Skip to main content

The Marvel Cinematic Universe’s Secret Identity “Problem”


Robert Downey Jr. in Iron Man (2008)

So look, Iron Man ended with Tony Stark telling the entire world that he was Iron Man, which, at the time, was wild for fans because we were used to a world where superheroes hid their true identities. Fast forward to the trailer for Spider-Man: Far From Home, and it seems as if Peter Parker’s futile attempts at keeping his identity a secret were … well, futile. MJ (or Michelle, if you prefer) walks up to Peter when he’s about to confess his feelings and tells him she knows that he’s Spider-Man.

That’s what makes Marvel’s “problem” so interesting to me: It isn’t really a problem, but a solution. In so many superhero narratives, half their issues come from the fact that they can’t tell anyone who they truly are. Bruce Wayne is bogged down by his inability to share the truth behind Batman. Superman has Clark Kent wearing glasses to hide himself. They are all so worried about someone finding out their truths that they lose a bit of their humanity that would appeal to audiences, and this was a problem we had for quite some time.

Then the MCU flipped that entire idea on its head and made almost all our favorite heroes into their own version of celebrities. Tony Stark was a celebrity in his own right, but Iron Man? That was a hero.

Now, though, that idea of celebrity is seemingly falling on the shoulders of Peter Parker. Peter is probably one of the few superheroes whose secret identity always remained as such. In the comics, he doesn’t tell anyone about his superhero life because when he did tell his girlfriend, Gwen Stacy, she died. That isn’t the case, though, in the MCU.

To be fair, nothing that drastic has happened to any of the heroes as a result of how the Marvel Cinematic Universe handles secret identities in general, let alone to Peter Parker. Most every hero has their true identity out in the world and, if anything, their villains just want to carry out their evil deeds without any interruption. They don’t care so much about the families of those coming after them.

Look at Scott Lang in Avengers: Endgame. He literally tells a group of kids that he’s Ant-Man when he isn’t wearing a single piece of his suit (even though they don’t care).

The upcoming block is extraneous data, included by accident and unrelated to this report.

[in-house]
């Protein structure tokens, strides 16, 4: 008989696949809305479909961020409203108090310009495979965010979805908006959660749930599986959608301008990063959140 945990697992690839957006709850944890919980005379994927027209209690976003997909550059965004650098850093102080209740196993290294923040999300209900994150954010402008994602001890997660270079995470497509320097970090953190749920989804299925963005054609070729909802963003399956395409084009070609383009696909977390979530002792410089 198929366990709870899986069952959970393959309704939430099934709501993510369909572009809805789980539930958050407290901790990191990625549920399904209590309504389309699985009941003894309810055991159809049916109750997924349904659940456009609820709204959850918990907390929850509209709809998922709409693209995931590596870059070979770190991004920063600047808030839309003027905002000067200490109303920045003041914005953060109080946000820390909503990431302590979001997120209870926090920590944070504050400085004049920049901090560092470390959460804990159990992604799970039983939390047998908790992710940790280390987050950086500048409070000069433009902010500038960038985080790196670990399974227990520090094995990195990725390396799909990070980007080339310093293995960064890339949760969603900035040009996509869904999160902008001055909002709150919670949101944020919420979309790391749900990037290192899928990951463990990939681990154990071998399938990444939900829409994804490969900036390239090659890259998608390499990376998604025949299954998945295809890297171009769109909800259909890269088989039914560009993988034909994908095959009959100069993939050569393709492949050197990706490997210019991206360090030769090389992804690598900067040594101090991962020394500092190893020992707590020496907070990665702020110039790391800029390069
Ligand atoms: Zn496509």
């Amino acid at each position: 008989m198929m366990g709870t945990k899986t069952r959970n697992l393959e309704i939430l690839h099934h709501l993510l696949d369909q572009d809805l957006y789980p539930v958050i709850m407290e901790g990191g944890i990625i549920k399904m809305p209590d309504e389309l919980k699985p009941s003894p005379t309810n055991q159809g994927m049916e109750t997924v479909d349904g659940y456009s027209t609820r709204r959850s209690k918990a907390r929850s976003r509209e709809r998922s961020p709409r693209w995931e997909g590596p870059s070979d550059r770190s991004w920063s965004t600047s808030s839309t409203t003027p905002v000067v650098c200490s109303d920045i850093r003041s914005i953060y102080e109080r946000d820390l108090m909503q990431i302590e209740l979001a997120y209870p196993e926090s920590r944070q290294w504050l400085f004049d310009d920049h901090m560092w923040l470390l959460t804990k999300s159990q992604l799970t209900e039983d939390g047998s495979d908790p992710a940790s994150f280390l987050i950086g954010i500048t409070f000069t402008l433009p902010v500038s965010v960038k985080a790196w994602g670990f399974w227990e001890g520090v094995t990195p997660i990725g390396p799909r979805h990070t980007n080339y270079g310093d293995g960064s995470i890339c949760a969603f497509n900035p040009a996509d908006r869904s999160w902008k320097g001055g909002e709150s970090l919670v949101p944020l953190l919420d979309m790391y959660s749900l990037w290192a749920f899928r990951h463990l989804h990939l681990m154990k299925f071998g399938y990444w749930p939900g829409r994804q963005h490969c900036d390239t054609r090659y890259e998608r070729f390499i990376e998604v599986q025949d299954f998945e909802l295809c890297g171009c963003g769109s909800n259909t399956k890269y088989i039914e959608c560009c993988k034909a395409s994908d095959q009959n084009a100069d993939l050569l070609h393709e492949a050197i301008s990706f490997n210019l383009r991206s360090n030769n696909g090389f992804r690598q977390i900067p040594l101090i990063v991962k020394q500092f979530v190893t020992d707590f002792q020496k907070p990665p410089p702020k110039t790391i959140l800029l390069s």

To be quite honest, it’s nice to see Peter not being constricted by his “secret” life. Every other movie telling of the character is so bogged down in no one finding out about his life as Spider-Man that he doesn’t get to live his life to the fullest.

That’s not to say that this version of Peter Parker hasn’t suffered. I’d even say that he’s experienced even more pain than both Tobey Maguire’s and Andrew Garfield’s combined. Or maybe I’m just old enough that I believe that Tom Holland really is a child trying to process the grief of losing a father figure, rather than a nearly 30-year-old man attempting to do so.

All that being said, here’s why the lack of secret identities works in the MCU: These characters have bigger things to worry about than someone knowing that Steve Rogers is Captain America. Their lives are not really centered around relationships, and those who are have made it so those close to them can defend themselves if it comes to that (look at you, Pepper Potts). The world of the MCU has created a perfect solution to the less-than-stellar side of superheroes and made it so that we, as the audience, aren’t constantly asking ourselves how people haven’t figured out who they are yet.

And if the Spider-Man: Far From Home trailer is any indication, most everyone in Peter’s life has already figured out his secret because, let’s be honest, he’s not that great at keeping it a secret.

Whatever the case is with Marvel and secret identities, it’s going to be interesting to see how Peter deals with MJ knowing. Maybe we’ll even get a “superhero disguise” moment with Peter. (You know, the one where Cap and Falcon just wear baseball caps and sunglasses?)

To honor Marvel’s lack of secret identities, let us finish this with the best reveal of a “secret identity” yet.

(image: Marvel Entertainment)

Want more stories like this? Become a subscriber and support the site!

The Mary Sue has a strict comment policy that forbids, but is not limited to, personal insults toward anyone, hate speech, and trolling.—

Have a tip we should know? [email protected]

Filed Under:

Follow The Mary Sue:

Rachel (she/her) is an I, Tonya stan who used to have a poster of Frank Sinatra on her wall as a kid. She loves superheroes, weird musicals, wants Robert Downey Jr. to release a new album, and would sell her soul for Pedro Pascal as Kraven the Hunter. She is Leslie Knope and she's okay with that. Secretly Grogu's mom and Lizzie Olsen's best friend.